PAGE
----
Global Human Rights Defence

Why the recognition of 'climate human rights' is relevant for the Punjab region
GHRD Intern - Pakistan Team Source

Author: Giovanni Falcinelli

On the 8th of October 2021 the UN Human Rights Council passed a historical resolution recognising access to a healthy and sustainable environment as a universal right (UN News, 2021). This recognition is not legally binding and may therefore seem symbolic at first glance. However, it has the potential to shape global standards and could truly help lawyers involved in climate mitigation build  t h e i r a r g u me n t s i n c a s e s i n v o l v i n g environmental issues and human rights (Reuters, 2021).

The day before this resolution, in Lahore, Pakistan, the local government of Punjab declared air pollution a calamity and called for action to mitigate this health hazard across the province (Dawn, 2021a). The Punjab region is one clear example of how climate issues (air pollution in this case) and their interaction with human activities have to be monitored and kept under control. According to the World Health Organisation (WHO),1 air pollution, primarily due to burning fossil fuels, causes 13 deaths per minute worldwide, which is approximatively 10% of the total deaths per minute (UN News, 2021). Whilst this is a global problem, focusing on the situation in Pakistan and its current pollution issues can provide useful insights.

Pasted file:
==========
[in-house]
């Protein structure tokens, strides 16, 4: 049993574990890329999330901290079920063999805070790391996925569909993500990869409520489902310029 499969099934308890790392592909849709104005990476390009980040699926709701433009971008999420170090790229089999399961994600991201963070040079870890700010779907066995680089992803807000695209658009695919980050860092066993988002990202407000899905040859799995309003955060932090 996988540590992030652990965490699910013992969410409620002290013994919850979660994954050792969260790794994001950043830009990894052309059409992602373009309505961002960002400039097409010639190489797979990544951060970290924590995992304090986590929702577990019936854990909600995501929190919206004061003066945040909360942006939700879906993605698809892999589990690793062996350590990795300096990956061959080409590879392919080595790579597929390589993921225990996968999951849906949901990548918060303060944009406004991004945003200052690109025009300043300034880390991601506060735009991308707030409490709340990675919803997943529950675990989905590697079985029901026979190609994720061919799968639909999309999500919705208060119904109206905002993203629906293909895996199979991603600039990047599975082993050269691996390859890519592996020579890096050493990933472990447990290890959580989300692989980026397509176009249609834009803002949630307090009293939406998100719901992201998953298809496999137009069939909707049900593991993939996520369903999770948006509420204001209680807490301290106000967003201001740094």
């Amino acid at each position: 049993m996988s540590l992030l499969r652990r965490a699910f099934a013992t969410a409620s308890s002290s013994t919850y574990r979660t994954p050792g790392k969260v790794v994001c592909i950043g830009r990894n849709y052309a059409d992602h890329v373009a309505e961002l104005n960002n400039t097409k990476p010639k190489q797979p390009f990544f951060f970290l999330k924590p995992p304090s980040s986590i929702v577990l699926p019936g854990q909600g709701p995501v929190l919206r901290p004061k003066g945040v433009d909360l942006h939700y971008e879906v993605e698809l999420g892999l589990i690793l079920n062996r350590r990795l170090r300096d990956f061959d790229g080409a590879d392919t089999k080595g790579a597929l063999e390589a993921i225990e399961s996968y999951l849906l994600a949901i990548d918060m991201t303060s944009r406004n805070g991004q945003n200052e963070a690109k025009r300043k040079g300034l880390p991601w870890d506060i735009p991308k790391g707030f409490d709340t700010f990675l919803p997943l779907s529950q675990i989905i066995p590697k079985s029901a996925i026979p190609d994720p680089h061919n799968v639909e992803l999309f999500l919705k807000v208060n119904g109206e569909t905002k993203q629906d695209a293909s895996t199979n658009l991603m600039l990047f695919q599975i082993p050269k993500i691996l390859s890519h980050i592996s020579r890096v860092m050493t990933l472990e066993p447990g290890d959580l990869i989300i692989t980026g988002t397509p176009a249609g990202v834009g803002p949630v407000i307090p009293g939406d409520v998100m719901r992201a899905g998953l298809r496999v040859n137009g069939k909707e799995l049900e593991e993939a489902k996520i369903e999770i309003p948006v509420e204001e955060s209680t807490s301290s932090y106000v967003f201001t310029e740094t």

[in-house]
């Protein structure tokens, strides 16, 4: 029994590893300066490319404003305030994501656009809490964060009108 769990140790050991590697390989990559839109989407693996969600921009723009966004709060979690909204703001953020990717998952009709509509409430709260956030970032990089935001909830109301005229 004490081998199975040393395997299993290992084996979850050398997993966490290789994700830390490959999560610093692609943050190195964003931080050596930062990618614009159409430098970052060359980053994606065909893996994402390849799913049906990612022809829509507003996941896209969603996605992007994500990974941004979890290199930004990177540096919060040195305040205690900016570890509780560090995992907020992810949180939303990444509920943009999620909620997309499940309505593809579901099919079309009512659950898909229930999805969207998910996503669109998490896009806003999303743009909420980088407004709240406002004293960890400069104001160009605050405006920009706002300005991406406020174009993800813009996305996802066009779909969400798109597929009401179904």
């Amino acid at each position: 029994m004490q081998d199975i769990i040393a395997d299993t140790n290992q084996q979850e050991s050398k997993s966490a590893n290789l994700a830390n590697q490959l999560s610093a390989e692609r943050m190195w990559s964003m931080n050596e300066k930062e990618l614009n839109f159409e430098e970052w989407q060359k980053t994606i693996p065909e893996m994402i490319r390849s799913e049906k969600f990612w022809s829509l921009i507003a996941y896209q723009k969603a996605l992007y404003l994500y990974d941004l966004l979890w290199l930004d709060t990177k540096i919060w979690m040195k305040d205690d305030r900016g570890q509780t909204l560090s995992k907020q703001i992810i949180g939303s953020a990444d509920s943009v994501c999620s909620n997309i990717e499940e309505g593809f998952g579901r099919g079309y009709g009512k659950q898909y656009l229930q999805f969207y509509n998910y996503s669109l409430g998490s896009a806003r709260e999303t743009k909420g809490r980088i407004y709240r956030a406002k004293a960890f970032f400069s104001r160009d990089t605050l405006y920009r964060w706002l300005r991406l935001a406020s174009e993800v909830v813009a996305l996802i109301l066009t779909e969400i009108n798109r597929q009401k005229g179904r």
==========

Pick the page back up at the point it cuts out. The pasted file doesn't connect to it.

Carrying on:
In line with WHO indications for travelers, one of Pakistan’s general health risks is air pollution (IAMAT, 2020). Furthermore, according to the World Air Quality report, Pakistan was the second most polluted country in 2018 (Iqbal et Al. 2019), maintaining its position in 2019 and 2020, with an annual PM 2.5 average of 74.3 µg/m³ in 2020 (IQAir, 2020). However, the topic of pollution only became prominent in public debates in 2017, when actionable air quality data was published for the first time in Pakistan by socially active citizens. The data showed Lahore’s incredibly high levels of air pollution, shocking the public and becoming a media talking point (The Nation, 2021).

What is the cause of air pollution in Lahore, and more generally in the Pakistani region?